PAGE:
Bankruptcy Fraud – Chapter 7 & Chapter 13
Filing bankruptcy can be a big relief to those who have become overwhelmed with bills or have faced difficult circumstances which have made it difficult to pay all of their debts according to the original agreements they made with their creditors.
Bankruptcy can reorganize and even forgive many debts, and give the filer an opportunity to set the reset button on their finances.
When you file bankruptcy, the process requires that you lay all your cards on the table. You have to be honest about what you have, and what you owe. This means you have to list all of your property, and you must also list any property that has been transferred to other people in the recent past.
If you do not follow these rules when you file for bankruptcy, you may be accused of bankruptcy fraud. In the most common types of personal bankruptcy, Chapter 7 and Chapter 13 a bankruptcy trustee is appointed to evaluate debts and assets.
Failure to disclose something you owe or something you have given them an incomplete picture of what you have and inhibits their ability to assess what you can or cannot pay.
Fraud That Starts Before Bankruptcy
Sometimes fraud happens before the bankruptcy filing – It doesn’t always play out within the bankruptcy. If someone tries to erase or hide a bad act using bankruptcy then the issue arises mostly. Here we have discussed some fraudulent behavior that might cause problems to creditors:-
- Writing a bad check deliberately
- Engaging in misleading business practice
- Misrepresenting assets & income on a loan or credit application.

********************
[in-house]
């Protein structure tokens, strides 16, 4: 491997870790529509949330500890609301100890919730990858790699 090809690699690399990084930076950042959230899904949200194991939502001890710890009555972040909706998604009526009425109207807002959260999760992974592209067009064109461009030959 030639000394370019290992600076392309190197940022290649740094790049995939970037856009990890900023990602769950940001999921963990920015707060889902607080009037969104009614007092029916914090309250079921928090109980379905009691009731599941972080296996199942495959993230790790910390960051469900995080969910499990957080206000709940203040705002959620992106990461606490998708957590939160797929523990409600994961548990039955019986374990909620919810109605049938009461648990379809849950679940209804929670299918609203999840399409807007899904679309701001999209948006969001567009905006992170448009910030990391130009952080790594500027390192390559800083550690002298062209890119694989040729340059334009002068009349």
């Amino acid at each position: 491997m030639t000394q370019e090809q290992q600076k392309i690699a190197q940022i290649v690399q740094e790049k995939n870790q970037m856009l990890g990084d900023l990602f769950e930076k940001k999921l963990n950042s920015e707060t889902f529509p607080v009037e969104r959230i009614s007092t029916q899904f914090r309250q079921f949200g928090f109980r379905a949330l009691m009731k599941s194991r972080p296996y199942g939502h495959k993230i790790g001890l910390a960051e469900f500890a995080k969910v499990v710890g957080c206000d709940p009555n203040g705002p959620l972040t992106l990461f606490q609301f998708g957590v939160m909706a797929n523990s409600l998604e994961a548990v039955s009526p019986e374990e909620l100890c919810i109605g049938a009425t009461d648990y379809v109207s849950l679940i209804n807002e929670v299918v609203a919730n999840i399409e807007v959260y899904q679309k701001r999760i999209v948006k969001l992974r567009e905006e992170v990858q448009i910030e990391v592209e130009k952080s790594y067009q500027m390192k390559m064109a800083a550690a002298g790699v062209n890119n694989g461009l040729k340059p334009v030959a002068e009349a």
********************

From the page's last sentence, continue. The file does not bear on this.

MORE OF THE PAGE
- Forging financial documents to support credit request
- No intention of paying the debt after purchasing items on existing credit.
Bankruptcy Fraud in Chapter 7
Chapter 7 bankruptcy is often referred to as a debt forgiveness bankruptcy. Debt is discharged relatively soon after filing, Filers that meet income and property ownership guidelines in order to qualify for a Chapter 7 filing. If they have too many assets or make too much money, they do not qualify for this type of bankruptcy.
Chapter 7 allows the filer to keep a modest amount of assets but liquidates the rest in order to pay creditors as much as possible. Fraud may occur by falsifying either assets or income in order to make it appear that the filer meets the qualifications, even if they do not.
In addition to looking at what the filer owns at the time of filing, the court looks at what they owned recently and either gave away or sold. Real estate is a common point of contention in Chapter 7 bankruptcy fraud cases because owning property can tip the scales and disqualify you from Chapter 7 in some cases.
If it is a vacation home, it will likely be liquidated. Selling the property close to the time of bankruptcy, especially to someone, such as a close friend or relative, who may allow you to use it may be seen as fraudulent, especially of the sale was not made at fair market value.
Chapter 7 Dis-chargeability Guide